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Argument of Power Essay

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In this paper I am addressing the following question; are conditional accounts of forgiveness true? Conditional forgiveness is when the victim does not forgive the wrongdoer until he/she repents or comes forth with some type of merciful act. “Conditional accounts traditionally make the appropriateness of forgiveness conditional on the severity of the offense and the attitudes and behavior of the offender.” (Wolfendale, 344) Conditional account, waiting to forgive until the wrongdoer repents, leaves the power in the hands of the wrongdoer. If the victim has to wait to forgive until the wrongdoer repents then the victim is left powerless over the forgiveness process. With this being said, I believe that unconditional forgiveness is a more effective solution for the victim him/herself.
In Wolfendale's argument above the first premise indicates that if conditional accounts, the victim waiting to forgive until the wrongdoer repents, are true/genuine then it is necessary for the the victim to continuously wait for the wrongdoer to be ready to correct or develop better behavior toward the victim before it is in accordance with accepted standards of the victim forgiving the wrongdoer. The second premise states that if victim must wait before it is in accordance with accepted standards of the forgiving the wrongdoer, such as repentance, then the forgiving process is left on the wrongdoer. “It is the wrongdoer’s behavior and attitudes that dictate when it is appropriate for the victim to forgive. If the wrongdoer never repents or acknowledges their wrong then the victim can and should never forgive them.” (Wolfendale, 352) The third premise signifies that the power of forgiveness should be the the victim's hands only and if the victim d...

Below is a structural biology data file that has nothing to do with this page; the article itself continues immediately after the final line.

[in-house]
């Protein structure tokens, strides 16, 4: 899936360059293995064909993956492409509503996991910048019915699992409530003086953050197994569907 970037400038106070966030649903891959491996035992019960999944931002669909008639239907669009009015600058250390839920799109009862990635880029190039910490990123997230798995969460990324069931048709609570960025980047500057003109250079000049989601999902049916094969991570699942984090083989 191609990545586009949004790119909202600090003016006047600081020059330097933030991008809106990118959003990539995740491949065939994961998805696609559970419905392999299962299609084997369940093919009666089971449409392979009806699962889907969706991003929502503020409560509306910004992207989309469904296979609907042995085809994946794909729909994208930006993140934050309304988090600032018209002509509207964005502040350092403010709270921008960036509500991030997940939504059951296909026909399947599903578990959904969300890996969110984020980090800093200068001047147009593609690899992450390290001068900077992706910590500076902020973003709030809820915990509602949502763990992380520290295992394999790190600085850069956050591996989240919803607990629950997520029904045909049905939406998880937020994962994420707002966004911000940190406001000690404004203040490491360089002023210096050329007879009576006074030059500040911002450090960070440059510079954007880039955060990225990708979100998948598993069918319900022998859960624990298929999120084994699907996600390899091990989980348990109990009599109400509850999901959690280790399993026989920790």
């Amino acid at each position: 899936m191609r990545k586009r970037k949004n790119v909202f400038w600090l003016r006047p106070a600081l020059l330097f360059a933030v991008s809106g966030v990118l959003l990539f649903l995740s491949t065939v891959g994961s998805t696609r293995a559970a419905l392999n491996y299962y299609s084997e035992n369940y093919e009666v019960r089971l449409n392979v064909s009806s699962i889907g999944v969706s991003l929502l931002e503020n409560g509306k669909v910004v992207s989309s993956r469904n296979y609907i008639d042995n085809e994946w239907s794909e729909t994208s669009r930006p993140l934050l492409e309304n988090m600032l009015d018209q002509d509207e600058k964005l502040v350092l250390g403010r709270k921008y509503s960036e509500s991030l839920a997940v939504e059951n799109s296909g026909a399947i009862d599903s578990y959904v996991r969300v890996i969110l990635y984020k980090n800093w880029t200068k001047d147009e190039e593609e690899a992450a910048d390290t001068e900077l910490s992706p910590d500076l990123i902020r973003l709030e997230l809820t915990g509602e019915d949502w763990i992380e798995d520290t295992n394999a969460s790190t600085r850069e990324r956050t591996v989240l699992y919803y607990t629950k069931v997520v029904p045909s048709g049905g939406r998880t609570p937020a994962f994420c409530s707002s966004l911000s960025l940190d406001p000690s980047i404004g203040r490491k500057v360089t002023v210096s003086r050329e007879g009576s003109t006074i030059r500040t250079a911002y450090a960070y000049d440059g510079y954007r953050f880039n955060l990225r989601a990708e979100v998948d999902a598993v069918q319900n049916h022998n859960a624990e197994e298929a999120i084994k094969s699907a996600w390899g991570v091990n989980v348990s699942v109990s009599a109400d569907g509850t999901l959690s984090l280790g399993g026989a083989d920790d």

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...endale would agree that Mary should not let her father back into her life. “Reconciliation could only be advised if the wrongdoer had repented or significantly changed their hurtful behavior.” (Wolfendale, 349) Therefore, I do not believe that conditional accounts of forgiveness are true. Because with conditional forgiveness the victim has to wait until the wrongdoer repents to forgive,even if the victim wants to forgive and the wrongdoer's never repents, as a result leaving the victim powerless over the forgiving process.


Works Cited

Murphy, Jeffrie G., Getting Even - Forgiveness and its Limits. Jeffrie G. Murphy, GETTING EVEN - FORGIVENESS AND ITS LIMITS, Oxford University Press, 2003. 

Wolfendale, Jessica. "The Hardened Heart: The Moral Dangers Of Not Forgiving." Journal Of Social Philosophy 36.3 (2005): 344-363. Academic Search Complete. Web. 8 Nov. 2011.


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